Cran’s Regulatory Failure LeavesConsumers Vulnerable

Paul Rowney

The telecommunications landscape in Namibia is marred by a concerning trend of data privacy breaches, exacerbated by the regulatory inefficiency of the Communications Regulatory Authority of Namibia (Cran). 

Despite clear directives and regulations, the abuse of personal data persists, leaving consumers vulnerable and unprotected.

The Ministry of Information and Communication Technology’s recent reaffirmation of the deadline for SIM card registration by the end of March underscores the urgency of the situation.

While lauding mobile operators for their digital innovations in online registration, the government is acutely aware of the ongoing illegal harvesting of biometric data by certain dominant operators.

This practice, conducted under the guise of registration processes, constitutes a severe breach of data privacy, exposing sensitive personal information to potential abuse and misuse.

Initially, Cran took steps to address this issue, instructing operators to cease the unauthorised collection of biometric data.

However, one operator has blatantly disregarded these directives, continuing to gather biometric information without consequences.
Cran’s subsequent failure to enforce its regulations effectively has emboldened such practices, leaving consumers at the mercy of unscrupulous operators.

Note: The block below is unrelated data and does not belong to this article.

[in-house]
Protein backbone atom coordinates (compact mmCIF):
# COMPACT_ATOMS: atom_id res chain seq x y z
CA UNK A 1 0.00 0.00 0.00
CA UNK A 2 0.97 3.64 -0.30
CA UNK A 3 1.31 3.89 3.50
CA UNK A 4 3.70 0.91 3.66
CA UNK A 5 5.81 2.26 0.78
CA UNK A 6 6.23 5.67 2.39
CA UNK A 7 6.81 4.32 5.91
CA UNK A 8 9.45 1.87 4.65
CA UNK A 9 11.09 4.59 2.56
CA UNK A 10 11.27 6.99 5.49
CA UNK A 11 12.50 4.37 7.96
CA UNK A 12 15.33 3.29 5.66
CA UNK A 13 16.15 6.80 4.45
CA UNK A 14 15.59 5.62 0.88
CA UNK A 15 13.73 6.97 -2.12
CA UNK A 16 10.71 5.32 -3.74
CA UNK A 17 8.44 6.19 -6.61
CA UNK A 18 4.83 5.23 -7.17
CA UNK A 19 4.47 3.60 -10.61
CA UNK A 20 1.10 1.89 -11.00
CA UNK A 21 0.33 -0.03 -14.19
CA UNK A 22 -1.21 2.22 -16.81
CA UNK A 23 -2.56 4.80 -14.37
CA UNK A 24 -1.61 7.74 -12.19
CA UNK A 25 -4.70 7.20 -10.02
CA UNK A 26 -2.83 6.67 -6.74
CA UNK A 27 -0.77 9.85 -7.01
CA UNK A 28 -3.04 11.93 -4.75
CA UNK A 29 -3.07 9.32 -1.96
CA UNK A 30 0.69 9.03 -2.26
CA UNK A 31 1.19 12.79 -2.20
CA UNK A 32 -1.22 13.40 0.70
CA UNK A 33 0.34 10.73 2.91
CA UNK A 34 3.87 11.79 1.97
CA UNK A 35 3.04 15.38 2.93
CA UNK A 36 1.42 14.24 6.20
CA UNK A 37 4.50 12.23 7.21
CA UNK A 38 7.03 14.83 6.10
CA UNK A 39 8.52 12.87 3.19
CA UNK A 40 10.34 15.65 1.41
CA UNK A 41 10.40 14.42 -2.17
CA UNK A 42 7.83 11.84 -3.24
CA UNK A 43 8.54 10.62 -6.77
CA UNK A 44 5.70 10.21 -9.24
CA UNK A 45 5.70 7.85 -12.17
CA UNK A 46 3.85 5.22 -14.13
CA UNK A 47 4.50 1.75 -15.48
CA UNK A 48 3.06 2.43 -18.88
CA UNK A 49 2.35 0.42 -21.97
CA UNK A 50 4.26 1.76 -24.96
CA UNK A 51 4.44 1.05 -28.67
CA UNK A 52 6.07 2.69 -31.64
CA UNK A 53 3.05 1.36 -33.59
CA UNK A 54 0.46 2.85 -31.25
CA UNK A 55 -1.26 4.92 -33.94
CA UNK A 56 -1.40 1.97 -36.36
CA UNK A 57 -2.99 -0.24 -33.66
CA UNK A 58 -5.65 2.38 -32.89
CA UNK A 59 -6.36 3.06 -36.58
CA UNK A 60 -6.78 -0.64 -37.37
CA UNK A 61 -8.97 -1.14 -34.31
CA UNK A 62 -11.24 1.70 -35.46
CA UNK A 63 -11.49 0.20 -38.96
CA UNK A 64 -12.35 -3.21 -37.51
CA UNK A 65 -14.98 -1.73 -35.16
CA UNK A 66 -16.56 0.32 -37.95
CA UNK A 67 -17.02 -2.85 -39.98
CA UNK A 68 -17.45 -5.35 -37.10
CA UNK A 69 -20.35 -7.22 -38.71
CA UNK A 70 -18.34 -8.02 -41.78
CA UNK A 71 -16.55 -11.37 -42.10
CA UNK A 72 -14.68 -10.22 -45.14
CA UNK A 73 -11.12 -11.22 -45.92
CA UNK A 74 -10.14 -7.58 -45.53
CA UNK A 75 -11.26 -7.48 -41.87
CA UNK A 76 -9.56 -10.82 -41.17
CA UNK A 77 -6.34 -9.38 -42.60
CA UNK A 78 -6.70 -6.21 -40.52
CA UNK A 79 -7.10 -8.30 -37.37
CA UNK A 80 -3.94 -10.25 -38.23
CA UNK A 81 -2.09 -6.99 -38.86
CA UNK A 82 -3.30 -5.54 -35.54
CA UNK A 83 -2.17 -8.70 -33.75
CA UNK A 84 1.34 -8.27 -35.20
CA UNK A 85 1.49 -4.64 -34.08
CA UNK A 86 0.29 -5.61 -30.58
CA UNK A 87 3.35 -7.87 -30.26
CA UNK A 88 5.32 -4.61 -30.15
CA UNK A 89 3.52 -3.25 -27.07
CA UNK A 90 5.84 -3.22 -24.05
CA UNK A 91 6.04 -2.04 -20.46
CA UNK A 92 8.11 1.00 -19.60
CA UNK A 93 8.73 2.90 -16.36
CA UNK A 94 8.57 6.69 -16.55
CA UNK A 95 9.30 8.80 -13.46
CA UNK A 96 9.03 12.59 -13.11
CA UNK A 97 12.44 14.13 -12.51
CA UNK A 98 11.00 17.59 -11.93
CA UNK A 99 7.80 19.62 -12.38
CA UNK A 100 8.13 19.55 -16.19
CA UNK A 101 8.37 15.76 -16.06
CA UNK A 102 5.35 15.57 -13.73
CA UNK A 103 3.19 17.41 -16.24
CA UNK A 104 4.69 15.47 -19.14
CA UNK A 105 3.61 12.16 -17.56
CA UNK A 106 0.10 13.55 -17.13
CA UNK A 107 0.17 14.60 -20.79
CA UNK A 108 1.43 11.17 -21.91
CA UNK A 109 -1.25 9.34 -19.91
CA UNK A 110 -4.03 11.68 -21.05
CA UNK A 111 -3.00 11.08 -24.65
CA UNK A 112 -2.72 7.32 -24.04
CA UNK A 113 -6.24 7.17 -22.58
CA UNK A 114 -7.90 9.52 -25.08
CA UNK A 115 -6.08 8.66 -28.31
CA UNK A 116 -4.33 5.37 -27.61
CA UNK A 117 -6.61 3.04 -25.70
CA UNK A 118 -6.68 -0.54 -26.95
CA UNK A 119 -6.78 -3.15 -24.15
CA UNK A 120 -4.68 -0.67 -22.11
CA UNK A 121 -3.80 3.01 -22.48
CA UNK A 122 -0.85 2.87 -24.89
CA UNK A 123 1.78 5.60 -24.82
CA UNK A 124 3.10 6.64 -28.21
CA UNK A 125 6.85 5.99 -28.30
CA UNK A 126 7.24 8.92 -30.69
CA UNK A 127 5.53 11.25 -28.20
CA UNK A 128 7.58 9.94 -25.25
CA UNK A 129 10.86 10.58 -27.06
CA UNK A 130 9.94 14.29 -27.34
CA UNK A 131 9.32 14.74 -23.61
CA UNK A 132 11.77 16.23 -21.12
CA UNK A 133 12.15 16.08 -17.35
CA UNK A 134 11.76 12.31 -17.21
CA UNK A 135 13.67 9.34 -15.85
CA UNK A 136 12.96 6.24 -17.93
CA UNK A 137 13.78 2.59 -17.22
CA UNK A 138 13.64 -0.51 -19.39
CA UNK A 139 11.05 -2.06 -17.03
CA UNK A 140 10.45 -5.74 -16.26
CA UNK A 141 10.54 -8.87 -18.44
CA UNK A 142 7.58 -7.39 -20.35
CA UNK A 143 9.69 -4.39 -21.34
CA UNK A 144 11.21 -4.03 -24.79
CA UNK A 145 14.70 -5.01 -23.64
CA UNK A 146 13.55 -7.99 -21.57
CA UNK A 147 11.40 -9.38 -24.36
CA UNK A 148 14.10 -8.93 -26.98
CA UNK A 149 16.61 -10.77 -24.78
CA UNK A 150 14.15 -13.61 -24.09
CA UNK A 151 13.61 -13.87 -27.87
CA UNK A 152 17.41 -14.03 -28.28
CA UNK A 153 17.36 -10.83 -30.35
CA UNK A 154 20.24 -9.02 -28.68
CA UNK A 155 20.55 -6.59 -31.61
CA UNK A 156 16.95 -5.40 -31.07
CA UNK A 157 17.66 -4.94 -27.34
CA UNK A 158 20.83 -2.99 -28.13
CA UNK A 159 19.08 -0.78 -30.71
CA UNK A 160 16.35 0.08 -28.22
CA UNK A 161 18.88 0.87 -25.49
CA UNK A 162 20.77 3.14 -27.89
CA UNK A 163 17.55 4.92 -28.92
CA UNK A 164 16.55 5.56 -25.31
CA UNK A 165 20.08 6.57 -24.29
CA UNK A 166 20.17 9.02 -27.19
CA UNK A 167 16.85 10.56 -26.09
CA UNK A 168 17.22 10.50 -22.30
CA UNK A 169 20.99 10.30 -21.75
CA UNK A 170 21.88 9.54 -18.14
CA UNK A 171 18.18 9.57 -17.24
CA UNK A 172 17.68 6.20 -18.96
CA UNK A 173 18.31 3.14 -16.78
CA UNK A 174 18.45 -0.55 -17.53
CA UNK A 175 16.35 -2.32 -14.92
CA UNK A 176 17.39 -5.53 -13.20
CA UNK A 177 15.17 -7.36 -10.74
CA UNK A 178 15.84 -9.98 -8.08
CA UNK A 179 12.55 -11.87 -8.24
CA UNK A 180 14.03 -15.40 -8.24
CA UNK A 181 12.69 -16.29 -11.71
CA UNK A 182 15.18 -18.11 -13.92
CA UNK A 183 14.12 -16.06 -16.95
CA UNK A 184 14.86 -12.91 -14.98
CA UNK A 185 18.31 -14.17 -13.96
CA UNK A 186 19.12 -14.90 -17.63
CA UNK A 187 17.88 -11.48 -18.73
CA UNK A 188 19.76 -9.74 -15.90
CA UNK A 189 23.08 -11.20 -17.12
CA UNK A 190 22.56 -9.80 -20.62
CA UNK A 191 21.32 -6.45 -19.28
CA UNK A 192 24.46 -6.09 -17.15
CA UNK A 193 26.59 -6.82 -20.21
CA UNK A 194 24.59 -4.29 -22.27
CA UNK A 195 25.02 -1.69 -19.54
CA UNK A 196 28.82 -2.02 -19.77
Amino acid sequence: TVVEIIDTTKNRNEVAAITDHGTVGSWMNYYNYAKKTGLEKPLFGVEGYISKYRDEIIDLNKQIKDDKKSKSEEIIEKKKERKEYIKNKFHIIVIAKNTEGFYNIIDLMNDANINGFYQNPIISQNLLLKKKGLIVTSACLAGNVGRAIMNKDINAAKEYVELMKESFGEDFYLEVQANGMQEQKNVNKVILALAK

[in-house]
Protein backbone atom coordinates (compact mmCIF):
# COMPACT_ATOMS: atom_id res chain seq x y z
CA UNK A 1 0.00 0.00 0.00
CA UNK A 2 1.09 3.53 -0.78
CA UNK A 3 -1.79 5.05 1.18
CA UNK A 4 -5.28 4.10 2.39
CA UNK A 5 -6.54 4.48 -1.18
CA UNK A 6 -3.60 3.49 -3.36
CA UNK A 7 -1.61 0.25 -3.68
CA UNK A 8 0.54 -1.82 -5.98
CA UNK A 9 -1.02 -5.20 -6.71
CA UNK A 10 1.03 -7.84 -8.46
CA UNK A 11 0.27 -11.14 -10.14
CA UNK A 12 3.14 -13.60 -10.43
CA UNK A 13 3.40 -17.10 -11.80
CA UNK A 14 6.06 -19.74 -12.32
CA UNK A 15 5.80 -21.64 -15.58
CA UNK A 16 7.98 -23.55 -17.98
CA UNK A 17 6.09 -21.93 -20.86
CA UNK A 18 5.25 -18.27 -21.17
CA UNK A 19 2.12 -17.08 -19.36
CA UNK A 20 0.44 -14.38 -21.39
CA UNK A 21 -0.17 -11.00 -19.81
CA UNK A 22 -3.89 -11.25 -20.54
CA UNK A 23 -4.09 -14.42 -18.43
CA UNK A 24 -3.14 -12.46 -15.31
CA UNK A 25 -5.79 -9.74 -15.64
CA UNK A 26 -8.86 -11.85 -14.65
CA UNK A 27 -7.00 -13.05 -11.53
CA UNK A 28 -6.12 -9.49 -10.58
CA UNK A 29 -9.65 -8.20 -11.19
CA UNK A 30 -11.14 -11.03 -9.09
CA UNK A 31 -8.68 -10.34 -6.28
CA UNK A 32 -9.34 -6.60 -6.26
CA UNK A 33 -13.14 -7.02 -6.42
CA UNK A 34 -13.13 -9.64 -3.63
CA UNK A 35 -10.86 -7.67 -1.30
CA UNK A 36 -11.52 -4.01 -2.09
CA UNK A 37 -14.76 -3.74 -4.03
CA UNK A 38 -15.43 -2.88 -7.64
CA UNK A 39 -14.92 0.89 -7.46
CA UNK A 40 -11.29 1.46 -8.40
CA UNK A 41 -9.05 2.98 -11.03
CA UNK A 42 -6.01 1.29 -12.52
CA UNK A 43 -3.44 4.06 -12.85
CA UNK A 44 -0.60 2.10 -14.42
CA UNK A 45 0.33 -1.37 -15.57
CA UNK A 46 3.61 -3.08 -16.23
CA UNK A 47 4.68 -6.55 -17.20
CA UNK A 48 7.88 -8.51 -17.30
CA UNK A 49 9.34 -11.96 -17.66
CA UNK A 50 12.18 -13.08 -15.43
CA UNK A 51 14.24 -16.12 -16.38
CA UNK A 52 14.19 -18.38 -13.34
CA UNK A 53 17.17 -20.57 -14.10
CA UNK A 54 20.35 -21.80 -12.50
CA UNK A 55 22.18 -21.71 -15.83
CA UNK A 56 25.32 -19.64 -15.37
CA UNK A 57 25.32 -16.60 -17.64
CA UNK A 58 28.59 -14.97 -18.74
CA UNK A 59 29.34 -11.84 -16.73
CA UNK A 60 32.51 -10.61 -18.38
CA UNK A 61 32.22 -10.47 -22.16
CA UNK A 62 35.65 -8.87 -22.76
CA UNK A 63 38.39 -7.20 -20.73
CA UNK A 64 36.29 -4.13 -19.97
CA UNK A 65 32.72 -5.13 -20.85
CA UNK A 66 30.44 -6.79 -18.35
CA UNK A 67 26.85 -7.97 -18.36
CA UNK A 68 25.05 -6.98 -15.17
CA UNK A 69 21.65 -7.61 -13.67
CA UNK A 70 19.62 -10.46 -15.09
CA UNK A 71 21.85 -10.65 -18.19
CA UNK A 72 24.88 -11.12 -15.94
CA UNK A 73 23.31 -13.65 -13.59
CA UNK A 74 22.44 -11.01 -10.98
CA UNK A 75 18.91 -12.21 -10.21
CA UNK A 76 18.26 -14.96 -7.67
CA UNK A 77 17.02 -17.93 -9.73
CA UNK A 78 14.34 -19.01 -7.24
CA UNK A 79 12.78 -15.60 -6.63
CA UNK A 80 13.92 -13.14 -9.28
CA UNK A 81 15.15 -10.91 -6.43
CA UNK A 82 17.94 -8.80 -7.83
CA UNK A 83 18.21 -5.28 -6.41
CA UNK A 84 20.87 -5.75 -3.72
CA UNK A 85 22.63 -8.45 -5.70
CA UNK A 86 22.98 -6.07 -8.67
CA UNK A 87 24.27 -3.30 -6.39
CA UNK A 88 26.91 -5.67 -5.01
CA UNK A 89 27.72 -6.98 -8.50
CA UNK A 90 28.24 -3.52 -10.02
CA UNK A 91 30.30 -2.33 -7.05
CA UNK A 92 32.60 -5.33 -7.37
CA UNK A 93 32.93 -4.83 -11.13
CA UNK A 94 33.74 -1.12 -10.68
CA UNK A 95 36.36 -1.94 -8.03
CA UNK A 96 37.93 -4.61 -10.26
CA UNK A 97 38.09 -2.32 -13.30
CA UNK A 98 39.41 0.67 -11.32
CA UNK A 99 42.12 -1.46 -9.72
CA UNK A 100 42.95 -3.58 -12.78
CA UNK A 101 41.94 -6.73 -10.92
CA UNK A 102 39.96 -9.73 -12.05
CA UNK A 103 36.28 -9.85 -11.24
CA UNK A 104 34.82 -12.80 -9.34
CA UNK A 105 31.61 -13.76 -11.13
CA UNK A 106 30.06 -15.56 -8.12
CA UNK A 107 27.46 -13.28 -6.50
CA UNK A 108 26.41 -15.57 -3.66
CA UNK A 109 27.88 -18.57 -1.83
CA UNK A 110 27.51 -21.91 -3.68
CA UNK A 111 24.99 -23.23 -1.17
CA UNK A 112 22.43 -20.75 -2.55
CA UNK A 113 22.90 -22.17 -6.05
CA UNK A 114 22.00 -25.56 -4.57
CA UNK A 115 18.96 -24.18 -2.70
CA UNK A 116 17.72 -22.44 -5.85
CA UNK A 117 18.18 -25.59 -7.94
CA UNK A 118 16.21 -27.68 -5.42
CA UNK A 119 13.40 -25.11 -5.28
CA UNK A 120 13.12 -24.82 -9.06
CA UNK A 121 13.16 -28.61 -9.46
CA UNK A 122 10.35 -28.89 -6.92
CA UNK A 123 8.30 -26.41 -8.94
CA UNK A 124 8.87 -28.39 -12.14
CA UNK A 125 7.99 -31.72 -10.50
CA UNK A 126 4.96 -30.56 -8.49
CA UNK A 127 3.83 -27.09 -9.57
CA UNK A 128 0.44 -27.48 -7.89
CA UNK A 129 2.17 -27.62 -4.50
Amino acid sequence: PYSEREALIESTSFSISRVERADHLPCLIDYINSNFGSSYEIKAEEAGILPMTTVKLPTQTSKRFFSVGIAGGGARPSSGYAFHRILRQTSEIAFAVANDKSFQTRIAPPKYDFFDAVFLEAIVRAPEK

Moreover, Cran’s reluctance to assert its authority over licensed entities further compounds the problem.


Despite being aware of ongoing violations, the regulator has failed to exercise its mandate to protect consumer privacy and ensure regulatory compliance.

This regulatory vacuum has allowed corporations to prioritise commercial interests over ethical considerations, perpetuating a culture of data exploitation and disregard for consumer rights.

The implications of Cran’s regulatory inertia are far-reaching.

Without intervention, consumers remain exposed to the risk of data misuse, undermining trust in both the telecommunications sector and regulatory authorities.

Urgent reforms are needed to strengthen oversight and enforcement mechanisms, holding non-compliant operators accountable and safeguarding data privacy for all citizens.

In light of these developments, it is imperative for the government to take decisive action to address the systemic failures within the telecommunications industry.

By enforcing regulations consistently and transparently, the government can restore public confidence and ensure that data privacy remains a priority in Namibia’s digital landscape.

Failure to do so risks further erosion of consumer trust and the perpetuation of harmful data practices.

  • * Paul Rowney is a Namibian digital change strategist, dedicated to driving innovation and transformation in the digital landscape.

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